Assault is an offense that can get one into legal trouble. The severity of any particular case depends on the circumstances surrounding it. An assault can be classified as simple or aggravated.
A simple assault occurs when someone has clear intent to injure another – putting someone in reasonable fear for their safety. For example, threatening to beat someone up. Aggravated assault occurs when someone assaults another without regard for their well-being or life. A case has to meet certain requirements to constitute aggravated assault. These include:
- Assault with intent to murder, rape or rob
- The use of a deadly weapon or an object/device which, when used offensively, can cause a serious body injury
- Discharging a firearm from within a motor vehicle toward a person or persons.
Note that no contact is necessary for an assault. And intent to harm is vital. Accidentally injuring someone may not constitute an assault.
Are they charged differently?
A simple assault is categorized as a misdemeanor in Georgia. Upon conviction, one can face up to one year in prison, probation, up to $1,000 in fines and restitution.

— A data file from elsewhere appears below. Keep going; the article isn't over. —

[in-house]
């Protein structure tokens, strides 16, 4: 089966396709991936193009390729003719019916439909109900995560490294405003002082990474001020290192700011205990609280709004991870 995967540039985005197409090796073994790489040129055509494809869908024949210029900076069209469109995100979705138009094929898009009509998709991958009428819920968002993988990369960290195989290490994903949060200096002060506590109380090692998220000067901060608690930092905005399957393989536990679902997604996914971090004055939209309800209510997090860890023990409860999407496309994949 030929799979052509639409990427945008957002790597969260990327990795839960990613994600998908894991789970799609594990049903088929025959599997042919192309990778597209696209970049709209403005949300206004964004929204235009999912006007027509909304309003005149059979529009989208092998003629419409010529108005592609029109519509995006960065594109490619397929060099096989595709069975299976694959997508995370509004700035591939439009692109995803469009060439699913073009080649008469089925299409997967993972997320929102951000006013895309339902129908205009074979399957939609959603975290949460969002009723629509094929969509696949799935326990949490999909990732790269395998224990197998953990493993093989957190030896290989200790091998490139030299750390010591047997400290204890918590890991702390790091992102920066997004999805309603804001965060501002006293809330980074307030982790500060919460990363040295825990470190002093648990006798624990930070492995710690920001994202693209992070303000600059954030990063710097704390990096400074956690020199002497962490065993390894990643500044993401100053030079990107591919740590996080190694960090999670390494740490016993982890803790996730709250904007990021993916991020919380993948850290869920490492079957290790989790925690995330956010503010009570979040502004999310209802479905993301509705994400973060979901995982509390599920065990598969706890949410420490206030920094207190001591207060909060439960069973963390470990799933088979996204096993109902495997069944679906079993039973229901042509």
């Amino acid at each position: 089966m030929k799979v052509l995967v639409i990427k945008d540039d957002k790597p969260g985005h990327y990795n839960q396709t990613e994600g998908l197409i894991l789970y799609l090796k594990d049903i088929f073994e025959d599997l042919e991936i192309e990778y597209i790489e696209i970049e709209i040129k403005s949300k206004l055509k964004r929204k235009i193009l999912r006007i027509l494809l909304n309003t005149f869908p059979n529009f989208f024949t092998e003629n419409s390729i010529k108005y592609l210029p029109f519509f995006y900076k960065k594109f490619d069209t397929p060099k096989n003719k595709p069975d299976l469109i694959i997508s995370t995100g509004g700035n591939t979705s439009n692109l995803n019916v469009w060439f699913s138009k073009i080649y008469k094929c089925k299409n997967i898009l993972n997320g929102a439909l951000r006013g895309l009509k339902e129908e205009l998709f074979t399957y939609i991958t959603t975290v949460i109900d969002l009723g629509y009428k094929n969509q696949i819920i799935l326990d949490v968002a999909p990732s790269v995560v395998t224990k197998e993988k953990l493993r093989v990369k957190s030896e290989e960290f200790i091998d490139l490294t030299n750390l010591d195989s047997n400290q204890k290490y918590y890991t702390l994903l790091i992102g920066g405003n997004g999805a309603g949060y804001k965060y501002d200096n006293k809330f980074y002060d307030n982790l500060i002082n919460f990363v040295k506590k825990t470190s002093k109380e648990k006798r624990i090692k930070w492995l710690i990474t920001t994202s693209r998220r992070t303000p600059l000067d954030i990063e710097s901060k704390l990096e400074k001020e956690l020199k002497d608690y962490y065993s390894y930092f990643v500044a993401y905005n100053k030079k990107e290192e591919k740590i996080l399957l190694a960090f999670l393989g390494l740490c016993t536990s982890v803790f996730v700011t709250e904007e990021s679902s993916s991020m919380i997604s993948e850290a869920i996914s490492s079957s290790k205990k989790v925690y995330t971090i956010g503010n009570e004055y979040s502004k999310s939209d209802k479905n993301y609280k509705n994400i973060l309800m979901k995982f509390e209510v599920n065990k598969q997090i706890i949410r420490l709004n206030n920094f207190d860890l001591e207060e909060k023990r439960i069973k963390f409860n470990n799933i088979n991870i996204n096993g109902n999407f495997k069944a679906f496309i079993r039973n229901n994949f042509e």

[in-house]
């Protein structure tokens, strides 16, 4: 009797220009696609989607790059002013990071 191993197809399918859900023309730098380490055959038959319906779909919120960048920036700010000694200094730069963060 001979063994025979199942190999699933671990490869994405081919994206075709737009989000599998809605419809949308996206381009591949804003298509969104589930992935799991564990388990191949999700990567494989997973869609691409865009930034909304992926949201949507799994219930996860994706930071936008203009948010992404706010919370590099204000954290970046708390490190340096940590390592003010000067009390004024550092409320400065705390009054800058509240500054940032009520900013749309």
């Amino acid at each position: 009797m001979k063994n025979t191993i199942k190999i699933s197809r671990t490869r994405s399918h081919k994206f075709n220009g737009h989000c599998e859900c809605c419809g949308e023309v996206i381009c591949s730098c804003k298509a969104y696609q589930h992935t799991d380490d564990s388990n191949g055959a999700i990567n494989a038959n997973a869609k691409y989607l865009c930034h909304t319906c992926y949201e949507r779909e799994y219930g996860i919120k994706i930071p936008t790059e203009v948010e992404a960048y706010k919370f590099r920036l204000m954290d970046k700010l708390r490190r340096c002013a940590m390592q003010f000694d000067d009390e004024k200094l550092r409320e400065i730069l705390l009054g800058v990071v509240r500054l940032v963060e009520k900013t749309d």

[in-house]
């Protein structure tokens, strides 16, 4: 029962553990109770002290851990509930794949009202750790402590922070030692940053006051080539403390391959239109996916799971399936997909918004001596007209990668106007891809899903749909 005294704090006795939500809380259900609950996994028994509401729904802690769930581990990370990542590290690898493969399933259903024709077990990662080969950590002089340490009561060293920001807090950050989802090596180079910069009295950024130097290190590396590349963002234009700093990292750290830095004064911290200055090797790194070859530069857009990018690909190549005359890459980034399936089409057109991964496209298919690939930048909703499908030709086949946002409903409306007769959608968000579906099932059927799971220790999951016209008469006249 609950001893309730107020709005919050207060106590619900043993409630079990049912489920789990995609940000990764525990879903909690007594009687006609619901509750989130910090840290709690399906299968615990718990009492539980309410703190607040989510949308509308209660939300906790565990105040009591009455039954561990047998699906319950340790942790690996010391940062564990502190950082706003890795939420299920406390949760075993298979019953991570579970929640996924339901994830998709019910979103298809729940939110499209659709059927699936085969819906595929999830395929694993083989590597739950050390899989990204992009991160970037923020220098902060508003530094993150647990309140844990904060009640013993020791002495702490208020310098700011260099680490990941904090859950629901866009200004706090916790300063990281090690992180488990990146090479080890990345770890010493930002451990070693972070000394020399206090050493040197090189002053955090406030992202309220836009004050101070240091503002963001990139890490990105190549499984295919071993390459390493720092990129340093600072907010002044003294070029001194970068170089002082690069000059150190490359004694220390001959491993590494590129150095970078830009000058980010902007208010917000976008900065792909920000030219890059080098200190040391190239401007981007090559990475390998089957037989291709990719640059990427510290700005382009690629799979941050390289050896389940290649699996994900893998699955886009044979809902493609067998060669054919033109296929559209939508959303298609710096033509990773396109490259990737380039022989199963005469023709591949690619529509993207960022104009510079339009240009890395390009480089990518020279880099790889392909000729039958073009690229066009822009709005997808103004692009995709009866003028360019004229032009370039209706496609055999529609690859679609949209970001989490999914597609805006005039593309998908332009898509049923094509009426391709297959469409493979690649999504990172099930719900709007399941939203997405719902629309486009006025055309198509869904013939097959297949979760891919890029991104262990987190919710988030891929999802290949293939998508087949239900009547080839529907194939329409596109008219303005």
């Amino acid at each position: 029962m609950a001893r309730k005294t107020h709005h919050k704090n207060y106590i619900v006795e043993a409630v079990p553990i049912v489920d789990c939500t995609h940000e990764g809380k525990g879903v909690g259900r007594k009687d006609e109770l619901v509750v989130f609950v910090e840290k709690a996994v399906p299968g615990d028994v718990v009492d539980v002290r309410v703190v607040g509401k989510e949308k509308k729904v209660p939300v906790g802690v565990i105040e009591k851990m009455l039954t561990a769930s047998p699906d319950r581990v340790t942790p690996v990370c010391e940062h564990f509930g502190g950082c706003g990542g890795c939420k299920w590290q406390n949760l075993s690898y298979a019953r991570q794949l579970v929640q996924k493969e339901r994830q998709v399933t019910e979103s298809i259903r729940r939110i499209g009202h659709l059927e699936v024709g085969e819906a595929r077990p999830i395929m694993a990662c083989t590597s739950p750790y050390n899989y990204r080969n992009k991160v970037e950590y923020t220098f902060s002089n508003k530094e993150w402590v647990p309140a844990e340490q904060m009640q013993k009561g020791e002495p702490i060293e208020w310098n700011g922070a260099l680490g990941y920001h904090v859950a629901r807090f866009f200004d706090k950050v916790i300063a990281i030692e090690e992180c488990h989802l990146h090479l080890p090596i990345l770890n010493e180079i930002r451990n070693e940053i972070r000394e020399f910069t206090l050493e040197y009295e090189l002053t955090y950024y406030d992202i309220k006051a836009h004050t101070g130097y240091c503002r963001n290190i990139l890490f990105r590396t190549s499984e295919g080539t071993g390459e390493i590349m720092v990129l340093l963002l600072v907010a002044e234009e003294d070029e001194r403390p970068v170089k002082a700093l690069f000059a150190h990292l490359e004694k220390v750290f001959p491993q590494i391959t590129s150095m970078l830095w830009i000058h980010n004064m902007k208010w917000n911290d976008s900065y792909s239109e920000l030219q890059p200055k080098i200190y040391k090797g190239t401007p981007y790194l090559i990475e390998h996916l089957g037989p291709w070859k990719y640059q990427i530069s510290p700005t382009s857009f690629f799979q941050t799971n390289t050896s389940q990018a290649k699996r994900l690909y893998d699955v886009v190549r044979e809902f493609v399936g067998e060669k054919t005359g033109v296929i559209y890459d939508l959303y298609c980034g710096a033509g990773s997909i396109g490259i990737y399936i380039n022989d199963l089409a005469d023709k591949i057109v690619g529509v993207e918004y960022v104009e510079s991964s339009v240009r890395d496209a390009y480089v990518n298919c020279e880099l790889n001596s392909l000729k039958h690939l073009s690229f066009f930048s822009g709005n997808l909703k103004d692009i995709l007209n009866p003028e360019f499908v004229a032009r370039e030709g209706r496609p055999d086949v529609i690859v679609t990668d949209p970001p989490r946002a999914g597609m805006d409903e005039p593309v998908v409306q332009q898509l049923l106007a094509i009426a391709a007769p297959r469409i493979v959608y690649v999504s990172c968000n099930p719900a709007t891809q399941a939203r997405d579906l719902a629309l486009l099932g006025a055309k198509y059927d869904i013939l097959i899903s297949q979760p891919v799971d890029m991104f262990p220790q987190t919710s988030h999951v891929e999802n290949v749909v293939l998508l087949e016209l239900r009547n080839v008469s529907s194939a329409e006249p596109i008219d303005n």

The status or profession of the victim can intensify the consequences of a simple assault. If the victim was a pregnant woman, a police officer, a public school employee or a senior citizen, a case can be categorized as an aggravated misdemeanor and punished accordingly. A domestic assault (assault against a family member) can also elevate a simple assault case. An aggravated assault is a felony. When someone is convicted of this crime, they may face between one-to-20 years in prison, fines and restitution.
Assault is treated as a serious offense. If you are accused of this kind of misconduct, get legal help to protect yourself from the potential consequences of the charges you’re facing.